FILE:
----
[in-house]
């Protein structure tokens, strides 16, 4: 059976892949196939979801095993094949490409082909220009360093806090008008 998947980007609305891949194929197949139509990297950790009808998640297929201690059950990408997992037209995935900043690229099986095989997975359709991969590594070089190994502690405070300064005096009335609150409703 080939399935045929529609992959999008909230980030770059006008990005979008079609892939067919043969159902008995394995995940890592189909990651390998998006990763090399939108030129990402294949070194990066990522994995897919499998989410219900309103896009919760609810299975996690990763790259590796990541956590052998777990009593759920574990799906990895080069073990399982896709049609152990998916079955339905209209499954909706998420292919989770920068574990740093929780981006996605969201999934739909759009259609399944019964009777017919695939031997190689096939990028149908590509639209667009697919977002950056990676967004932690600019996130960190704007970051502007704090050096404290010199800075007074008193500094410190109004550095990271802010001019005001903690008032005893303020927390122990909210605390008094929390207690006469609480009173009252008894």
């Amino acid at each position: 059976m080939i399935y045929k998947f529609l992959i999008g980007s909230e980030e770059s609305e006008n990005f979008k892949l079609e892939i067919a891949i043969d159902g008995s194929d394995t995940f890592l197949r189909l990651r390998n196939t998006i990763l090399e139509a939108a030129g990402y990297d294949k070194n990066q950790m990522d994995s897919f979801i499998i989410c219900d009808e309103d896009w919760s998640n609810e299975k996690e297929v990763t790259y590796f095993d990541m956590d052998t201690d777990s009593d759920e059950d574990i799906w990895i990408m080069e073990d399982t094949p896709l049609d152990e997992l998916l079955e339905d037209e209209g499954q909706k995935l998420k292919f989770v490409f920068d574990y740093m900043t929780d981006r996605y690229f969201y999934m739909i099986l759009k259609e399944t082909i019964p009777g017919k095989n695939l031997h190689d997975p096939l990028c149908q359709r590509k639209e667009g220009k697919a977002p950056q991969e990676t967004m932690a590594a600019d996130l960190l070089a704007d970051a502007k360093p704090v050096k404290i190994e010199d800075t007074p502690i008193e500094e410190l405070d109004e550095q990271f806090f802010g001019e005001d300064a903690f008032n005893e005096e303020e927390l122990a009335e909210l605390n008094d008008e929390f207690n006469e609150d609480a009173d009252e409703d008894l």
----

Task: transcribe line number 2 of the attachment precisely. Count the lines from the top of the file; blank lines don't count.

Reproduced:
């Protein structure tokens, strides 16, 4: 059976892949196939979801095993094949490409082909220009360093806090008008 998947980007609305891949194929197949139509990297950790009808998640297929201690059950990408997992037209995935900043690229099986095989997975359709991969590594070089190994502690405070300064005096009335609150409703 080939399935045929529609992959999008909230980030770059006008990005979008079609892939067919043969159902008995394995995940890592189909990651390998998006990763090399939108030129990402294949070194990066990522994995897919499998989410219900309103896009919760609810299975996690990763790259590796990541956590052998777990009593759920574990799906990895080069073990399982896709049609152990998916079955339905209209499954909706998420292919989770920068574990740093929780981006996605969201999934739909759009259609399944019964009777017919695939031997190689096939990028149908590509639209667009697919977002950056990676967004932690600019996130960190704007970051502007704090050096404290010199800075007074008193500094410190109004550095990271802010001019005001903690008032005893303020927390122990909210605390008094929390207690006469609480009173009252008894």